Book List: Books about making friends

Book list to help children make friends_ My Little Bookcase

A number of months ago, I met up with some wonderful blogging friends in a Google + Hangout, and we chatted about the difficulties some children have when it comes to making friends.

It was an effective way to share some of the strategies we use as parents and teachers to help our own children and students initiate friendships.

In a nutshell:

  • Pauline of Lessons Learnt Journal talks about ways we can encourage children to think outside the box when making friends.

Books make wonderful resources when helping children through milestones and challenging times. So I, of course, shared 7 books that I think introduce some wonderful and unique strategies to children that might help them to make friends.

Watch our conversation for details on the plots and characters in the books I share. Below the video you will find book details that will help you find these books in your library or local bookstore.

Disclaimer: I usually like to hide behind my computer rather than put myself in front of a camera. I’m terribly embarrassed, but I think the strategies offered by these amazing bloggers is worth sharing with you. Feel free to add other strategies that you have found successful with your kids.


Jessica’s Box encourages children to be themselves when making new friends.

Children's Book Review -Jessica's Box by Peter CarnavasAuthor/Illustrator: Peter Carnavas

ISBN: 978-1921042911

Format: Hardcover, also available as a Little Treasure’s mini book.

Publisher: New Frontier Publishing

RRP: $24.95

Suitable for ages: 4+

For more information on this book, view the video or read our mini review of Jessica’s Box.


In The Terrible Suitcase, an object becomes stimulus for play between peers.

Children's Book Review of The Terrible Suitcase by Emma AllenAuthor: Emma Allen

Illustrator: Freya Blackwood

ISBN: 978-1862919402

Format: Hardcover

Publisher: Omnibus Books for Scholastic Australia

RRP: $24.99

Suitable for ages: 4+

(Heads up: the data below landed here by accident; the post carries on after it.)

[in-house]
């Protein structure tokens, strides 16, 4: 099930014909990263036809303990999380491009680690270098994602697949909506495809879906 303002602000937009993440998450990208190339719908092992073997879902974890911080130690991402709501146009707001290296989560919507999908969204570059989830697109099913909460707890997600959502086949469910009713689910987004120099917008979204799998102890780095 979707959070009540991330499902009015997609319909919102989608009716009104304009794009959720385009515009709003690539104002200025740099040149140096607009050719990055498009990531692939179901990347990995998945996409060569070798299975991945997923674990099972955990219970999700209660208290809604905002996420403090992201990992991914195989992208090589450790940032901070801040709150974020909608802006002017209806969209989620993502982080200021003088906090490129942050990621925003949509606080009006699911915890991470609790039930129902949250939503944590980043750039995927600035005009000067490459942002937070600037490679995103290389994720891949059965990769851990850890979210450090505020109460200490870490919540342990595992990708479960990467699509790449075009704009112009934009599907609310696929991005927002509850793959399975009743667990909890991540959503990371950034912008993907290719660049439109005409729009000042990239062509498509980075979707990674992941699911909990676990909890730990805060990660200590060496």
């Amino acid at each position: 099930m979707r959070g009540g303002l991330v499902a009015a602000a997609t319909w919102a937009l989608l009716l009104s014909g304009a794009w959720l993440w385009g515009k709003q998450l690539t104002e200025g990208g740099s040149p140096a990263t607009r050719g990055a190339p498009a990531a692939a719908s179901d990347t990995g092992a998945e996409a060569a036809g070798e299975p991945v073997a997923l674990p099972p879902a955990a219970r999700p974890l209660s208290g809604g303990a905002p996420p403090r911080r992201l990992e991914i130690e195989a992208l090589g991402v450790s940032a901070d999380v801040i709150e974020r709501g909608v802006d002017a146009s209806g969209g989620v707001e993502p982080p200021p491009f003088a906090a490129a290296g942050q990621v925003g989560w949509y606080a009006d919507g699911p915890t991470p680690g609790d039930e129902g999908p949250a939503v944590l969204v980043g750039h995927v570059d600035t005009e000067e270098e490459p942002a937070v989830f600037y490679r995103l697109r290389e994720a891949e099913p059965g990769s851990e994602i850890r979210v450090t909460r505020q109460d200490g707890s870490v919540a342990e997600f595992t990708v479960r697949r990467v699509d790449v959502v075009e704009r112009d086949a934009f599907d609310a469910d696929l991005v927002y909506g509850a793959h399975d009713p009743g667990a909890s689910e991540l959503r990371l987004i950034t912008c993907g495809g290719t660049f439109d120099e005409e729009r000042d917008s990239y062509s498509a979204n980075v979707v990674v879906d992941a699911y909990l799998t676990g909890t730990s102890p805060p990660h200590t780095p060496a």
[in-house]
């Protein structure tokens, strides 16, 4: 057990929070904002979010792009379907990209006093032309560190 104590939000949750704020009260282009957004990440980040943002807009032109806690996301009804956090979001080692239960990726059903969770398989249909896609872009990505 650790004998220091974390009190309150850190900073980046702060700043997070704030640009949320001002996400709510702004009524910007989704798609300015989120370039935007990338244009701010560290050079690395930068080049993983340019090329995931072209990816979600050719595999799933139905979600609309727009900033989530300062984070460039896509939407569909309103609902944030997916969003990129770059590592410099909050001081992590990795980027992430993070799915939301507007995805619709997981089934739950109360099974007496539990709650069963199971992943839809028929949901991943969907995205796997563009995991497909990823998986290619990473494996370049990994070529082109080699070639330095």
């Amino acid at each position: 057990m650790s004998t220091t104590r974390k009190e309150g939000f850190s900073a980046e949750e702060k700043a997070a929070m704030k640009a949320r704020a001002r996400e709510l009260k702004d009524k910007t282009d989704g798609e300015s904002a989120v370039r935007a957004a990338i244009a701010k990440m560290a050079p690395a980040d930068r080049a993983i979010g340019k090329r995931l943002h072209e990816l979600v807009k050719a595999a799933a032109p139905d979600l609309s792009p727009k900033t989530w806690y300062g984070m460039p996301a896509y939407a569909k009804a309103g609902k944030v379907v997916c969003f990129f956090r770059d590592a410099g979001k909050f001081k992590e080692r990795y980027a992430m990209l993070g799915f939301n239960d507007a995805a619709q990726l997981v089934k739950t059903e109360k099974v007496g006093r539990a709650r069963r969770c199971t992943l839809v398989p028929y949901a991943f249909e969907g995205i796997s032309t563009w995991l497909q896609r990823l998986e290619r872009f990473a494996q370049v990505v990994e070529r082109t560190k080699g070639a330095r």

For more information on this book, view the video or read our review The Terrible Suitcase.


Mr Darcy shows that writing letters or invitations can be a great way for shy children to make friends.

Children's Book Review of Mr Darcy by Alex FieldAuthor: Alex Field

Illustrator: Peter Carnavas

ISBN: 978-1921042836

Format: Hardcover

Publisher: New Frontier Publishing

RRP: $ 24.95

Suitable for ages: 4+

For more information on this book, view the video or read our review of Mr Darcy.


The Little Refugee illustrates that friendships are made when someone takes the initiative to invite a peer to play.

Children's Book Review of The Little Refugee by Ahn DoAuthor: Anh Do and Suzanne Do

Illustrator: Bruce Whatley

ISBN: 978-1742378329

Format: Hardcover

Publisher: Allen & Unwin

RRP: $24.95

Suitable for ages: 5+

For more information on this book, view the video or read our mini review of The Little Refugee


Imaginary friends and telling jokes are strategies presented in Max & George, helping children to for feel more confident in starting new friendships.

Kids Book Review of Max & George by Cori BrookeAuthor: Cori Brooke

Illustrator: Sue deGennaro

ISBN: 9780670076352

Format: Hardcover

Publisher: Viking, Penguin Australia

RRP: $24.99

Suitable for ages: 5+

View the video for more information on this book


I’m Here was actually inspired by an Autistic boy. It shows children that there are other ways to communicate and invite play without using words.

Children's Book Review of I'm Here by Peter H ReynoldsAuthor/ Illustrator: Peter H Reynolds

ISBN: 9781416996491

Format: Hardcover

Publisher: Simon & Schuster

RRP: $19.99

Suitable for ages: 5+

View the video for more information on this book


Not Like Georgie is a story that teaches children that it is okay to have just one special friend.

Children's Book Review_ Not Like GeorgieAuthor: Scott Hatcher

Illustrator: Heather Potter and Mark Jackson

ISBN: 9781921529504

Format: Paperback

Publisher: Walker Books

RRP: $16.95

Suitable for ages: 4+

View the video for more information on this book

About Jackie Small of My Little Bookcase

Book List: Books about making friends


  1. Thank you so much for your priceless advice Jackie. Love the books you’ve picked. xo P

  2. You are a gem! So many helpful books that I never knew about but will be sure to refer to as a teacher and parent. Thank you so much Jackie. Wonderful to share this video experience with you.